How is leaky gut syndrome diagnosed?

Leaky gut syndrome can be diagnosed by experienced intestinal specialists based on the history of existing symptoms and with the help of various laboratory tests. This includes examinations of the stool including the microbiome and the blood serum increased zonulin and Alpha-1 antitrypsin levels can indicate inflammation in the intestinal mucosa. A common method is also this Lactulose-mannitol test, in which patients are given a lactulose-mannitol solution to drink. If the values ​​are then elevated in the urine, this can be an indication of leaky gut.

Also breathing tests like a Hydrogen-methane test can be used; they are used to diagnose possible small intestinal colonization, which is often accompanied by an increased number of putrefactive germs and a permeable intestine.

How is the disease treated?

It all sounds pretty complicated. And that’s it. However, you don’t have to bury your head in the sand, a leaky intestine can be “patched” again – not with a needle and thread, but with the right diet, regenerative active ingredients and high-quality probiotics. It must be emphasized that the treatment of leaky gut syndrome should generally be carried out together with a doctor and/or nutritionist, especially if there are serious concomitant diseases – for example of the autoimmune system or metabolism.

The overarching goal is to bring the intestine and its microbiome back into balance. The following steps can help:

Intestinal cleansing

Intestinal cleansing in the form of a detox treatment, as is often touted in advertising, has not been scientifically proven. However, some doctors recommend taking certain herbal substances to relieve the strain on the intestines and eliminate toxins. The American intestinal specialist and doctor Dr. Josh Ax recommends this in his book “4 Steps to Heal Leaky Gut and Autoimmune Disease.” Taking fiber such as psyllium husk or acacia fiber together with mineral clayto bind harmful substances in the intestines and excrete them in the stool. The mucilage contained in psyllium husks also soothes the damaged intestinal mucosa.

At the same time, the intake of high quality probiotics recommended. The latest studies demonstrate the effectiveness of so-called spore-based microbes. Especially that one Bacterial strain “Bacillus subtilis” has convinced science in the past and was even named microbe of the year 2023 by the Association for General and Applied Microbiology. In addition to taking a probiotic, prebiotics, which promote the growth of good bacteria, are also recommended. Here, individual tolerance should be taken into account. Prebiotic fiber like Inulin or Fructooligosaccharides serve as food for the microbes and can accelerate intestinal flora regeneration, but are not well tolerated by everyone.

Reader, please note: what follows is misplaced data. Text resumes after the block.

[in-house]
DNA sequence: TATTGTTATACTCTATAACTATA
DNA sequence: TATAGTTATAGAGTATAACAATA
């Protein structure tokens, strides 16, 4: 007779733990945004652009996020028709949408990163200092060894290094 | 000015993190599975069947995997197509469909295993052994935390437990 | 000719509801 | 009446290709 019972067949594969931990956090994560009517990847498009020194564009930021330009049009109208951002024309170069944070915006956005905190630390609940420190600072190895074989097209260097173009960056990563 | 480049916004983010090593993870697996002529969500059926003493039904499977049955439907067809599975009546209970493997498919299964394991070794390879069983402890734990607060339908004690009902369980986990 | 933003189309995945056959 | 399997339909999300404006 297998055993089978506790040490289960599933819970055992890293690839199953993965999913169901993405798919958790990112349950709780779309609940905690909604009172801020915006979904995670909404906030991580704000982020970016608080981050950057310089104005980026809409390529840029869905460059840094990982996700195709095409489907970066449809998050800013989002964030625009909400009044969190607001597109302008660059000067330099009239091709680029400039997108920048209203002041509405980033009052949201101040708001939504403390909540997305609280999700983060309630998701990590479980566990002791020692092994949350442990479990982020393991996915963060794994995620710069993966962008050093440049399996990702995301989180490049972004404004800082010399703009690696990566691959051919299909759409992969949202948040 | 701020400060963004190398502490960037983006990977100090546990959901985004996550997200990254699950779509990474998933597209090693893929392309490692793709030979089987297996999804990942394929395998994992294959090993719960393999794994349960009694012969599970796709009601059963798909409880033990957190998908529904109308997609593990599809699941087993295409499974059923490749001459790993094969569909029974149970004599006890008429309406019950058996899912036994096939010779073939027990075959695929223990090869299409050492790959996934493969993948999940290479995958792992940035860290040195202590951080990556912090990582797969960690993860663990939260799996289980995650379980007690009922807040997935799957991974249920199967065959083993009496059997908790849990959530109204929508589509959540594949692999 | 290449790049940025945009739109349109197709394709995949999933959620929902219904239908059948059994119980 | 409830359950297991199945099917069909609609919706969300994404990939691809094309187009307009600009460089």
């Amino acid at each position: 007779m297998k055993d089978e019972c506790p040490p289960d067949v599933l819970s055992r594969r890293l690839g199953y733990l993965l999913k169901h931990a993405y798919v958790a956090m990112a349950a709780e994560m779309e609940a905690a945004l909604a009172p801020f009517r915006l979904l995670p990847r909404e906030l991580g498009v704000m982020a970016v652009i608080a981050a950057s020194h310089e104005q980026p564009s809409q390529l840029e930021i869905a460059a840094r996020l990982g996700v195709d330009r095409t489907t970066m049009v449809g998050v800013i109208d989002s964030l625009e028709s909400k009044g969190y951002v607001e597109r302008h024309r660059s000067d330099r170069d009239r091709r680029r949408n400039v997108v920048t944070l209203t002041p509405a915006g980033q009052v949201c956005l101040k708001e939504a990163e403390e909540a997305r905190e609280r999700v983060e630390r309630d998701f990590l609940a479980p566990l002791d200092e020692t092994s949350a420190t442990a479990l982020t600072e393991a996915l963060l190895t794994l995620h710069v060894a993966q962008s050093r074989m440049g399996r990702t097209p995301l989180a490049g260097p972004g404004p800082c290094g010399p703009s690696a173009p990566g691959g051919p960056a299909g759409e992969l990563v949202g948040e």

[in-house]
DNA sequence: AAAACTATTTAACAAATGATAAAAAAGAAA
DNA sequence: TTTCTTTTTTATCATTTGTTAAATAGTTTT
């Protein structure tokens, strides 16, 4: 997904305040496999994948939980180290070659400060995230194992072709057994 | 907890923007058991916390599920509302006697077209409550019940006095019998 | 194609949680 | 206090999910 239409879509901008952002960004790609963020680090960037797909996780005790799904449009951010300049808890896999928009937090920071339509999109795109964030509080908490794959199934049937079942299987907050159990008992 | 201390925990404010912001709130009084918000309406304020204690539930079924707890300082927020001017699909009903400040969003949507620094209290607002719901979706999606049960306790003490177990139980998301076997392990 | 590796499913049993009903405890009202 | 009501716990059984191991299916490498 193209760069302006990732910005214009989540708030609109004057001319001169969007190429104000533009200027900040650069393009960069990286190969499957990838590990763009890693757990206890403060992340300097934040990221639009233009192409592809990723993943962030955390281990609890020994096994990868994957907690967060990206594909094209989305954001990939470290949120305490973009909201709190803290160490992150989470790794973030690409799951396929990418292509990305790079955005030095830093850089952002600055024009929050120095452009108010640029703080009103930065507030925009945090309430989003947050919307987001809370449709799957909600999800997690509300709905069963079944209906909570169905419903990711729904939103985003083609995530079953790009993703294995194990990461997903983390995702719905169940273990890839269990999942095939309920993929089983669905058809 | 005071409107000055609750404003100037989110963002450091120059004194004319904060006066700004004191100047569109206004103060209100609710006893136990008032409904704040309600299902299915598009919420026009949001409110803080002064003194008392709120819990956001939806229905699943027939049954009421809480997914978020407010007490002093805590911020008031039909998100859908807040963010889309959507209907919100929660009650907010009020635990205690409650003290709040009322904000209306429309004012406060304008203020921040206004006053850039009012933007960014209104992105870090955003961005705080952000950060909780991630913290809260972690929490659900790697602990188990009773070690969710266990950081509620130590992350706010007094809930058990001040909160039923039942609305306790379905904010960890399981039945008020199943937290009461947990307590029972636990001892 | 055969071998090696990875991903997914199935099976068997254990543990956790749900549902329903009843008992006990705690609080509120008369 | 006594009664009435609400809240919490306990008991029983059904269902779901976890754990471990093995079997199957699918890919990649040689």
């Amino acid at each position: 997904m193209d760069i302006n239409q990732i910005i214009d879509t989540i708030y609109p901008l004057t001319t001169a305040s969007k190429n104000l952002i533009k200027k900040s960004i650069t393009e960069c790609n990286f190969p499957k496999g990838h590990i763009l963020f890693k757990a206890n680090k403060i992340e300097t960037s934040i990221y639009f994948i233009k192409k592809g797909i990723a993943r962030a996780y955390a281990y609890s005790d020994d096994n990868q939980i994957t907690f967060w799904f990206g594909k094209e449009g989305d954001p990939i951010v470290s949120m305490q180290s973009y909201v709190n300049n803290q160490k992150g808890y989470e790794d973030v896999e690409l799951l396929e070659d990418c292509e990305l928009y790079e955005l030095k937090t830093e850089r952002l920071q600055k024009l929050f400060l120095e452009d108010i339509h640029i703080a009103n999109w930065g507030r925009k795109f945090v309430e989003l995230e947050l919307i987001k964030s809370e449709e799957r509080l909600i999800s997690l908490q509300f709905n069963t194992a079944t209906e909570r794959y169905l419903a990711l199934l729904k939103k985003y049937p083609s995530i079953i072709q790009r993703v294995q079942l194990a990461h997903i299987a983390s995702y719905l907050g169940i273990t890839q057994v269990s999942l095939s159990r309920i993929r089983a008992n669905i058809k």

Build up mucous membrane and intestinal flora

Strengthening healthy intestinal flora with prebiotics and probiotics already contributes significantly to the regeneration of the weakened intestinal wall. Nevertheless, you can also specifically strengthen the intestinal wall. Science is currently studying the effectiveness of synthetic L-glutamine on the regeneration of the intestinal mucosa. The amino acid plays a central role in the supply of the inner intestinal wall in the human body and has already shown effectiveness in animal models in the treatment of inflammatory bowel diseases such as Crohn’s disease.

Omega-3 supplements as well as one if possible anti-inflammatory diet rich in antioxidants Last but not least, they can help to inhibit inflammation in the intestines and mucous membranes. You can read what such a diet can look like. In any case, it is important Luxury foods such as alcohol, smoking and highly processed, sugary foods avoidas these promote inflammation and can contribute to the colonization of putrefactive germs.

Adjust lifestyle

Ultimately, leaky gut syndrome is the result of modern lifestyles: environmental toxins, an increasingly poor diet (due to soil impoverishment and the food industry), too little exercise and stress take a toll on the intestines and the intestinal wall and lead to long-term problems. Of course, these stressors cannot all be avoided, but small behavioral changes can still contribute to a healthy gut. Eat as natural, unprocessed and colorful as possible, ideally buy your food in organic or Demeter quality, and avoid factory farming products. Exercise regularly in the fresh air, practice mindfulness and learn methods to reduce stress. Chew your food consciously and thoroughly to relieve your digestion. And above all: don’t put pressure on yourself.